The government of South Africa has indicated that it intends to allow for the production of cannabis for medicinal purposes, following a years-long battle for the substance’s legalization by a legendary member of the country’s parliament.
Narend Singh – an MP with the Inkatha Freedom Party (IFP) – said that he had received a letter from the government’s Medicines Control Council (MCC) informing him of their decision.
The MCC’s Dr. Joey Gouws stated in the letter that the body would publish guidelines governing the production of medical cannabis.
The MCC made clear that its new rules – which apply to various aspects of the forthcoming medical cannabis regime, including the substance’s cultivation, authorization, and use – would be reserved for medical cannabis and not recreational.
The body held a meeting last week in which they discussed the issue, including proposed guidelines and investigations into how the substance would be regulated.
I trust that our office will be able to share the MCC proposed guidelines for the manufacture of cannabis for medicinal use on the MCC website following the planned MCC meeting of mid-February.
MP Singh hailed this news as a profound achievement on behalf of the country.
This is a major breakthrough and fantastic news for freedom of choice… Thousands of patients are already using cannabis oil, which comes at a premium price, and we wanted it to be made freely accessible so that the patient going to Addington or any other state hospital can request this without the exorbitant costs associated.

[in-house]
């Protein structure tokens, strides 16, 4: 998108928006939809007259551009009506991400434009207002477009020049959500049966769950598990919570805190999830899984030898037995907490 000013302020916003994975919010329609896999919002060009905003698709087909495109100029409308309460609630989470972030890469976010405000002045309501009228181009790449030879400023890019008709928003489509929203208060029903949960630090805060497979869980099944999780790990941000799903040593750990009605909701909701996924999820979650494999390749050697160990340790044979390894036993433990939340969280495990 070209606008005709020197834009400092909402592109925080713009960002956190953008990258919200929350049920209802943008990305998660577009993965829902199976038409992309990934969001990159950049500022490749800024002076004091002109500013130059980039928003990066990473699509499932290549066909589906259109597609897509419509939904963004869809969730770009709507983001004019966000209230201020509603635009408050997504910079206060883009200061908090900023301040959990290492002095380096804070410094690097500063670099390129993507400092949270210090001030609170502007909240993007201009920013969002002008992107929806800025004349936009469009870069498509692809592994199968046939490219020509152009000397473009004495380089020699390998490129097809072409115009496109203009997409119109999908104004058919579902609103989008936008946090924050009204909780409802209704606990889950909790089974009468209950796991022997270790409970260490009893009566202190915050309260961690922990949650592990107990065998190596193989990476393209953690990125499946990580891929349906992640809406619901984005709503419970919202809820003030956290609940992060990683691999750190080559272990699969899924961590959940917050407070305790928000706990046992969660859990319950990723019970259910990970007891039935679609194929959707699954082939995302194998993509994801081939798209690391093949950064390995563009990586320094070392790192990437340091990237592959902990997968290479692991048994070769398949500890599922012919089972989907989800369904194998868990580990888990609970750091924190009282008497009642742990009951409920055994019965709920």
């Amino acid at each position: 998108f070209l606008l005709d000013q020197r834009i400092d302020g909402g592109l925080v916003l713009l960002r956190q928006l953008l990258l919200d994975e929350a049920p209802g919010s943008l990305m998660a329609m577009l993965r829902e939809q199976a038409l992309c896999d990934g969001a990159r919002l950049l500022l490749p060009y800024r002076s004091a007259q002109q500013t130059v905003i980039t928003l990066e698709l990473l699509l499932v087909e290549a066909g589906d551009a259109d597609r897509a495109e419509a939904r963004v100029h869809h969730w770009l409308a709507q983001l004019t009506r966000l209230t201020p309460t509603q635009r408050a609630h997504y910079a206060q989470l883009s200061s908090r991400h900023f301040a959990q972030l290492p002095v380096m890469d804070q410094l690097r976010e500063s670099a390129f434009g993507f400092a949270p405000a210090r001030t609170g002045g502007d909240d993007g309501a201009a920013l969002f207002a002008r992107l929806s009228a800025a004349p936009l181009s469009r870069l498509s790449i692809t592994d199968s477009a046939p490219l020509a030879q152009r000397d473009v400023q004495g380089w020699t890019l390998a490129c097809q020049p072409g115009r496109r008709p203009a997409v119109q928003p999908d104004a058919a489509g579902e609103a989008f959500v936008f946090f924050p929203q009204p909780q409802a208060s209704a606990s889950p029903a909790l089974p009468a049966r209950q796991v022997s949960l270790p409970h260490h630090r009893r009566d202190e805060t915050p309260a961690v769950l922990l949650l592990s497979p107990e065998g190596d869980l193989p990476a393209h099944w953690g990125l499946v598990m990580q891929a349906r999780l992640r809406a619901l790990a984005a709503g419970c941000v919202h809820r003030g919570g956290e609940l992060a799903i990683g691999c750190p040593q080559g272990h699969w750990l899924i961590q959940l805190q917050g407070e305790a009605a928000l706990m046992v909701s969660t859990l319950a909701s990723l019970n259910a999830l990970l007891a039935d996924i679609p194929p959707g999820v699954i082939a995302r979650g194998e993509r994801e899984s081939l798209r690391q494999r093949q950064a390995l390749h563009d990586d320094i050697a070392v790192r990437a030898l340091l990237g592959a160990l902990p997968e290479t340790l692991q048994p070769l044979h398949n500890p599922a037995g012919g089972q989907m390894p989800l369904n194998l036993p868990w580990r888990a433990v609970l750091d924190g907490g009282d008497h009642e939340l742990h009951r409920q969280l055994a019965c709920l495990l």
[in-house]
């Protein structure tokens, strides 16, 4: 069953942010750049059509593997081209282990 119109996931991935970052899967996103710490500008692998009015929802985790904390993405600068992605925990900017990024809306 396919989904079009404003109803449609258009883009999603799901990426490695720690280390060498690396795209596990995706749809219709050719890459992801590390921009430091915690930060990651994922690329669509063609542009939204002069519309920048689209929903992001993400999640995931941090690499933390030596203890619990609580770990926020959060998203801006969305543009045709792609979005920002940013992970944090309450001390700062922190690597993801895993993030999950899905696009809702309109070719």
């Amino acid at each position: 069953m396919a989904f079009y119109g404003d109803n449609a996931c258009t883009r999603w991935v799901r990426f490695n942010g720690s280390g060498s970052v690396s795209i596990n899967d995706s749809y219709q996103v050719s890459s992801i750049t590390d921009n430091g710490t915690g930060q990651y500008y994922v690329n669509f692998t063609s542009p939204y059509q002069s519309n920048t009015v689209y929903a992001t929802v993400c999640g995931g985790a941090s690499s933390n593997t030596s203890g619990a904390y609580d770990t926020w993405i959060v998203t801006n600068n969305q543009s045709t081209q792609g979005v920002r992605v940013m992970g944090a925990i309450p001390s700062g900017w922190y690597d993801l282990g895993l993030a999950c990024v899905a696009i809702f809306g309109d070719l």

South Africa law currently does allow for the use of medical cannabis, though only in specific circumstances that the MCC must approve. Singh said it remains unclear how long it will take before the draft documents may become the law of the land.
The MCC’s announcement comes after a years-long fight amongst the country’s citizens and legislators to ease access to medical cannabis.
The MCC released a memo last November in which it outlined how a legal medicinal cannabis initiative would be structured.
Several weeks later, MP Singh filed a bill titled the Medicinal Innovation Bill that ultimately prompted the MCC to take action on the issue.
Some legislators, such as Central Drug Authority Deputy Chairman David Bayever, complained that it was not specific enough in terms of how it would restructure the current approach to medicinal cannabis.
At this stage we feel that the bill is confusing as it proposes medicinal use and other uses such as commercialization of the plant, which we believe would add to more social problems that the country is facing.
The bill filed by Singh that prompted action by the MCC had been spearheaded by Mario Oriani-Ambrosini, a former IFP MP who advocated forcefully for liberalization of cannabis laws regarding recreational use.
Oriani-Ambrosini introduced the Medical Innovation Bill into the country’s Parliament in early 2014. He died six months later of lung cancer. He was remembered by Singh for his ceaseless efforts to ease access to cannabis.
Mario had fought tirelessly for this and although he proposed cannabis beyond medicinal use to also include it for recreational use, we agreed to withdraw every clause relating to non-medicinal use in our efforts to ensure it becomes legal.